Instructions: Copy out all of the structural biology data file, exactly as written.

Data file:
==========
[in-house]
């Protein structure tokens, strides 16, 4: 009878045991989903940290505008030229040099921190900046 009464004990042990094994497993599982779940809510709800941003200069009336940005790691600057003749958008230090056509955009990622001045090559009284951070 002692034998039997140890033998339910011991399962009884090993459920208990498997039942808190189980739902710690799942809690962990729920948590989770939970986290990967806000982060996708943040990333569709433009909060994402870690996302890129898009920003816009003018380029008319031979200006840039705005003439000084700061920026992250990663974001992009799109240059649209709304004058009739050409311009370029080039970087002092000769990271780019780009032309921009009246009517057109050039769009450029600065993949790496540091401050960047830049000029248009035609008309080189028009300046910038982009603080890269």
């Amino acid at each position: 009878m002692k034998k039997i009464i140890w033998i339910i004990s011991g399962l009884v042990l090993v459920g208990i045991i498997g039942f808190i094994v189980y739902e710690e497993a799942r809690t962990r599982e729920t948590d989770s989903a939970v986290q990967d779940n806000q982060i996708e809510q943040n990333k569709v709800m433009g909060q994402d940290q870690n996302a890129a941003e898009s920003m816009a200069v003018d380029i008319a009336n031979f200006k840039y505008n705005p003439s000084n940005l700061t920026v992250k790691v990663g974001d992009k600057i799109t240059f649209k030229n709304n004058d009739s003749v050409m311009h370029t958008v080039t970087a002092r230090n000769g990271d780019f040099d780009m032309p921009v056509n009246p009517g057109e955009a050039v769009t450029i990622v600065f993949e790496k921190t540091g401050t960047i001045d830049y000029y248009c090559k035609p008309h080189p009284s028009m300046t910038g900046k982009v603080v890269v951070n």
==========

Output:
[in-house]
């Protein structure tokens, strides 16, 4: 009878045991989903940290505008030229040099921190900046 009464004990042990094994497993599982779940809510709800941003200069009336940005790691600057003749958008230090056509955009990622001045090559009284951070 002692034998039997140890033998339910011991399962009884090993459920208990498997039942808190189980739902710690799942809690962990729920948590989770939970986290990967806000982060996708943040990333569709433009909060994402870690996302890129898009920003816009003018380029008319031979200006840039705005003439000084700061920026992250990663974001992009799109240059649209709304004058009739050409311009370029080039970087002092000769990271780019780009032309921009009246009517057109050039769009450029600065993949790496540091401050960047830049000029248009035609008309080189028009300046910038982009603080890269």
């Amino acid at each position: 009878m002692k034998k039997i009464i140890w033998i339910i004990s011991g399962l009884v042990l090993v459920g208990i045991i498997g039942f808190i094994v189980y739902e710690e497993a799942r809690t962990r599982e729920t948590d989770s989903a939970v986290q990967d779940n806000q982060i996708e809510q943040n990333k569709v709800m433009g909060q994402d940290q870690n996302a890129a941003e898009s920003m816009a200069v003018d380029i008319a009336n031979f200006k840039y505008n705005p003439s000084n940005l700061t920026v992250k790691v990663g974001d992009k600057i799109t240059f649209k030229n709304n004058d009739s003749v050409m311009h370029t958008v080039t970087a002092r230090n000769g990271d780019f040099d780009m032309p921009v056509n009246p009517g057109e955009a050039v769009t450029i990622v600065f993949e790496k921190t540091g401050t960047i001045d830049y000029y248009c090559k035609p008309h080189p009284s028009m300046t910038g900046k982009v603080v890269v951070n």